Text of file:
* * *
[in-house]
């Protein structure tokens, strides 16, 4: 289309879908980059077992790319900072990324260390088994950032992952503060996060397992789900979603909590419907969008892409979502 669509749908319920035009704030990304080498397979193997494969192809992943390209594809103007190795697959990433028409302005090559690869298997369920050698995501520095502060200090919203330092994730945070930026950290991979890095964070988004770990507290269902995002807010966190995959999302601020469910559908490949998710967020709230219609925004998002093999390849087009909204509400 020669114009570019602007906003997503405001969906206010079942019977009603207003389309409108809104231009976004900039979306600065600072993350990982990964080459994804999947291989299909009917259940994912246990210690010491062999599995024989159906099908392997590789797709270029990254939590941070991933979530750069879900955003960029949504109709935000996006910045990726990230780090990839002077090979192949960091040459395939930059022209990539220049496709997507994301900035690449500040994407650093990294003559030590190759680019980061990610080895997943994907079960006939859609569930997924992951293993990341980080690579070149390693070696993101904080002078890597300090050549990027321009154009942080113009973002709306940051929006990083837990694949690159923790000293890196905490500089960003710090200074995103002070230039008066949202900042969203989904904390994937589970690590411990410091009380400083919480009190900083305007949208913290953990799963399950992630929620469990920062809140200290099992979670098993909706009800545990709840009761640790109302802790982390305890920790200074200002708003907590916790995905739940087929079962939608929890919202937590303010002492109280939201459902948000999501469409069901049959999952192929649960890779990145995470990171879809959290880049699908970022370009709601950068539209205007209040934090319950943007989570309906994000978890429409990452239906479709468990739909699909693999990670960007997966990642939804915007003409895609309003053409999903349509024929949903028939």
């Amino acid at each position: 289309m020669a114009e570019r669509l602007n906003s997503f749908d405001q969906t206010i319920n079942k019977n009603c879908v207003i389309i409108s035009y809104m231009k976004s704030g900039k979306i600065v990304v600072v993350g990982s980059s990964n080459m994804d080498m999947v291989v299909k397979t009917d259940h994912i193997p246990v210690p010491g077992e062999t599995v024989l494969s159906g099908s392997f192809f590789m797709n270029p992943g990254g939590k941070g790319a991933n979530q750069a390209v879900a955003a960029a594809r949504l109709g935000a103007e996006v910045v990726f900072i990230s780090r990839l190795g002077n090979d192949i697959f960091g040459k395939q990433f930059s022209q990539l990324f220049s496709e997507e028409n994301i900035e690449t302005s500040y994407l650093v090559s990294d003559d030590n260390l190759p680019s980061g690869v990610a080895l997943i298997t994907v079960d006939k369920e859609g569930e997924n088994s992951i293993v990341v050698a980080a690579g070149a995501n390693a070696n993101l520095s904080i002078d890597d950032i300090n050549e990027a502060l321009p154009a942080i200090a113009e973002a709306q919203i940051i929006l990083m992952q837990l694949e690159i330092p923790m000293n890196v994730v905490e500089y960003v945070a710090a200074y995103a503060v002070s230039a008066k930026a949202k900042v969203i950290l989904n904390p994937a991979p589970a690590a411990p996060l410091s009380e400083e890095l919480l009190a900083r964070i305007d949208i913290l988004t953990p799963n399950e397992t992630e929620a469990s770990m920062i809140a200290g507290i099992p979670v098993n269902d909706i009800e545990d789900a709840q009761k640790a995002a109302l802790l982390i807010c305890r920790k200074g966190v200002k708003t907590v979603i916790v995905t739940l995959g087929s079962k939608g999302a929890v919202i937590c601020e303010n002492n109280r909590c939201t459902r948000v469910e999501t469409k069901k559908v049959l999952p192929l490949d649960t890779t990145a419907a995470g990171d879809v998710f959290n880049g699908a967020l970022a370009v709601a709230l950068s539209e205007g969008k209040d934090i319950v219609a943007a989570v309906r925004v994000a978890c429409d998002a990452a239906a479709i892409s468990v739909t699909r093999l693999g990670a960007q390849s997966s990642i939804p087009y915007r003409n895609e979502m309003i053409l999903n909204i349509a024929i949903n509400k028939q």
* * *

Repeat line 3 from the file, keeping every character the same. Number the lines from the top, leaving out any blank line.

């Amino acid at each position: 289309m020669a114009e570019r669509l602007n906003s997503f749908d405001q969906t206010i319920n079942k019977n009603c879908v207003i389309i409108s035009y809104m231009k976004s704030g900039k979306i600065v990304v600072v993350g990982s980059s990964n080459m994804d080498m999947v291989v299909k397979t009917d259940h994912i193997p246990v210690p010491g077992e062999t599995v024989l494969s159906g099908s392997f192809f590789m797709n270029p992943g990254g939590k941070g790319a991933n979530q750069a390209v879900a955003a960029a594809r949504l109709g935000a103007e996006v910045v990726f900072i990230s780090r990839l190795g002077n090979d192949i697959f960091g040459k395939q990433f930059s022209q990539l990324f220049s496709e997507e028409n994301i900035e690449t302005s500040y994407l650093v090559s990294d003559d030590n260390l190759p680019s980061g690869v990610a080895l997943i298997t994907v079960d006939k369920e859609g569930e997924n088994s992951i293993v990341v050698a980080a690579g070149a995501n390693a070696n993101l520095s904080i002078d890597d950032i300090n050549e990027a502060l321009p154009a942080i200090a113009e973002a709306q919203i940051i929006l990083m992952q837990l694949e690159i330092p923790m000293n890196v994730v905490e500089y960003v945070a710090a200074y995103a503060v002070s230039a008066k930026a949202k900042v969203i950290l989904n904390p994937a991979p589970a690590a411990p996060l410091s009380e400083e890095l919480l009190a900083r964070i305007d949208i913290l988004t953990p799963n399950e397992t992630e929620a469990s770990m920062i809140a200290g507290i099992p979670v098993n269902d909706i009800e545990d789900a709840q009761k640790a995002a109302l802790l982390i807010c305890r920790k200074g966190v200002k708003t907590v979603i916790v995905t739940l995959g087929s079962k939608g999302a929890v919202i937590c601020e303010n002492n109280r909590c939201t459902r948000v469910e999501t469409k069901k559908v049959l999952p192929l490949d649960t890779t990145a419907a995470g990171d879809v998710f959290n880049g699908a967020l970022a370009v709601a709230l950068s539209e205007g969008k209040d934090i319950v219609a943007a989570v309906r925004v994000a978890c429409d998002a990452a239906a479709i892409s468990v739909t699909r093999l693999g990670a960007q390849s997966s990642i939804p087009y915007r003409n895609e979502m309003i053409l999903n909204i349509a024929i949903n509400k028939q």